Fall 2023 Letter from the Director

Greetings from the Engineering School of Infrastructure & Environment (ESSIE), 

It is with great pleasure and a sense of anticipation that I extend my warmest greetings to each of you this season. Reflecting on our collective achievements and endeavors from the previous semester, I am proud to share the unwavering dedication and intellectual curiosity that define our school. 

To begin, I’m excited to announce that for the fifth year in a row, the ESSIE undergraduate programs have been ranked in the top 20 among public universities. The 2024 U.S. News & World Report placed the Department of Civil and Coastal Engineering at No. 12 and the Department of Environmental Engineering Sciences at No. 10, putting both programs in the top 15 in their respective areas.  

As we embrace the challenges and opportunities that lie ahead, it is paramount to acknowledge the remarkable contributions of our esteemed faculty members. Xilei Zhao, Ph.D., an assistant professor, received the U.S. National Institute of Standards and Technology (NIST) grant for her research group to continue building a platform that will use real-time sensing data and AI to facilitate real-time decision-making to mitigate the impacts of wildfires. The team will integrate social media data and large language models to gather real-time information from residents to facilitate emergency responses. 

On the coast, Alberto Canestrelli, Ph.D., an assistant professor in the Department of Civil and Coastal Engineering, received a $1 million grant from the U.S. Army Corps of Engineers (USACE) to explore and quantify restored oyster reef ecosystems’ sediment retention and impact on shoreline erosion. This project aligns with the USACE’s goals of enhancing coastal resilience and ecosystem restoration.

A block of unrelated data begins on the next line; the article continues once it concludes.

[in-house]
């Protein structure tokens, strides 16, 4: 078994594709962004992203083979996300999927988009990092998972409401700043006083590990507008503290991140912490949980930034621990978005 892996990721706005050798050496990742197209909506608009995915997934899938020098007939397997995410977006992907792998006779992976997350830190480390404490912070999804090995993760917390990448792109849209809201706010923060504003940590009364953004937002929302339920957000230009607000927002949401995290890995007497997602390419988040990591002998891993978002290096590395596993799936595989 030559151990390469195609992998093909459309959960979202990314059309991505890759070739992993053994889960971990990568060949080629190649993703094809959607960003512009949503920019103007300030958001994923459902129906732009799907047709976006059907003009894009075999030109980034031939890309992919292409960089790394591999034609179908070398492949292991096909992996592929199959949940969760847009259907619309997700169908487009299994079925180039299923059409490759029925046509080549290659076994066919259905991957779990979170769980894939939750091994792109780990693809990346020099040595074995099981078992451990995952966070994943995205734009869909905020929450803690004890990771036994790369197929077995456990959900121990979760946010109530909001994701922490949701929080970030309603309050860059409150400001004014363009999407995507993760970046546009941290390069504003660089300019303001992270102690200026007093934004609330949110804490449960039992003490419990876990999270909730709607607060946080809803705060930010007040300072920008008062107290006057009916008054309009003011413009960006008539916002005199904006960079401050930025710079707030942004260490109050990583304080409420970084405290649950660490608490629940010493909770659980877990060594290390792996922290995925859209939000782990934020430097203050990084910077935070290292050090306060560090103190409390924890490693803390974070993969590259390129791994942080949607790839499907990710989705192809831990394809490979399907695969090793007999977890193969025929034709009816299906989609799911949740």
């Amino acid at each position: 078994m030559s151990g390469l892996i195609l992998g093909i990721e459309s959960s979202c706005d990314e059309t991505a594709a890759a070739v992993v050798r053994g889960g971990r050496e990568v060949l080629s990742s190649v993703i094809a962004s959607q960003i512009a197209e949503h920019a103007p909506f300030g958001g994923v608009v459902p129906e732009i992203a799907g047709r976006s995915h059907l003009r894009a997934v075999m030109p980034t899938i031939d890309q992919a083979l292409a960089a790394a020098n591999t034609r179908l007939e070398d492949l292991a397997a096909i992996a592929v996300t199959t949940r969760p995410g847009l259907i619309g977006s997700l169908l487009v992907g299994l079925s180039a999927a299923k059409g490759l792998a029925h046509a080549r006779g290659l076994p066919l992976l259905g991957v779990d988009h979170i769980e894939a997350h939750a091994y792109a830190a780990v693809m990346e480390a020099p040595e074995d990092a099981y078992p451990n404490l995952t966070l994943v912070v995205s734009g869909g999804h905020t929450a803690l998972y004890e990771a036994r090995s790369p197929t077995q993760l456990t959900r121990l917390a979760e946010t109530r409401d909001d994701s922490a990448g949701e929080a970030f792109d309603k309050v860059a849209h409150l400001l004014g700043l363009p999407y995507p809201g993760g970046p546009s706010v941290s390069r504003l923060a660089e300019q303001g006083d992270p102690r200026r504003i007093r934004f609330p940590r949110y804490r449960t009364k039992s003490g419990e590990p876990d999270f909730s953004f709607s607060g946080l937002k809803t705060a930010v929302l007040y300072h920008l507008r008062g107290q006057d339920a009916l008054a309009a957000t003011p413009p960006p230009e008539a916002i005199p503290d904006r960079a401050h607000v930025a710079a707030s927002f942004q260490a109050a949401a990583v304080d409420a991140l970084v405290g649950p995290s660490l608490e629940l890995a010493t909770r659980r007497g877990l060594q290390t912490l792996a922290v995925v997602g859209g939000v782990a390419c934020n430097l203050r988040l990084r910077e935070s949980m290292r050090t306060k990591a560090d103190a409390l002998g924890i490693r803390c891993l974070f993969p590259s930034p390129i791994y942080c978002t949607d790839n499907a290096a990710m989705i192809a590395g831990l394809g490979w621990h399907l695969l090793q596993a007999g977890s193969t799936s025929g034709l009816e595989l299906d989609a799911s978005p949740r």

We also recognize our faculty for their passion for research and their commitment to expanding the boundaries of knowledge. The American Geophysical Union (AGU) and the Earth Science Information Partners (ESIP) has given Antarpreet S. Jutla, Ph.D., an associate professor in the Department of Environmental Engineering Sciences, the Charles S. Falkenberg Award. He was nominated for his interdisciplinary research on understanding transmission dynamics of infectious pathogens in humans and environmental systems. 

In early November, the University of Florida celebrated First Generation Day. To commemorate the Higher Education Act of 1965, the university held dedicated events celebrating our first-generation students who are paving the way for their academic future. We conducted a series of interviews to hear from our students.  

Speaking of intergenerational influence, it’s amazing to see how our students and alumni follow in their parents’ footsteps. Bryant Marshall, (BSCE ’71) followed his father’s footsteps into geotechnical engineering, which was driven by his childhood memories of exploring construction sites. His father, Addison Marshall (BS ’27), stressed the importance of his engineering studies and it eventually led to the Bryant P. Marshall ASCE Student Endowment.  

Finally, Renan Favero, a University of Florida Transportation Institute (UFTI) doctoral student, led a study on autonomous vehicle (AV) simulation and calibration, using real-world data to model AV movements in traffic scenarios. Based in Orlando, his goal is to develop tools enabling city agencies to evaluate the impact of AV shuttles on traffic operations, enhancing safety and efficiency. 

Wishing you well from the Sunshine State. 

Best wishes,  

Kirk Hatfield, Ph.D.,  

ESSIE Director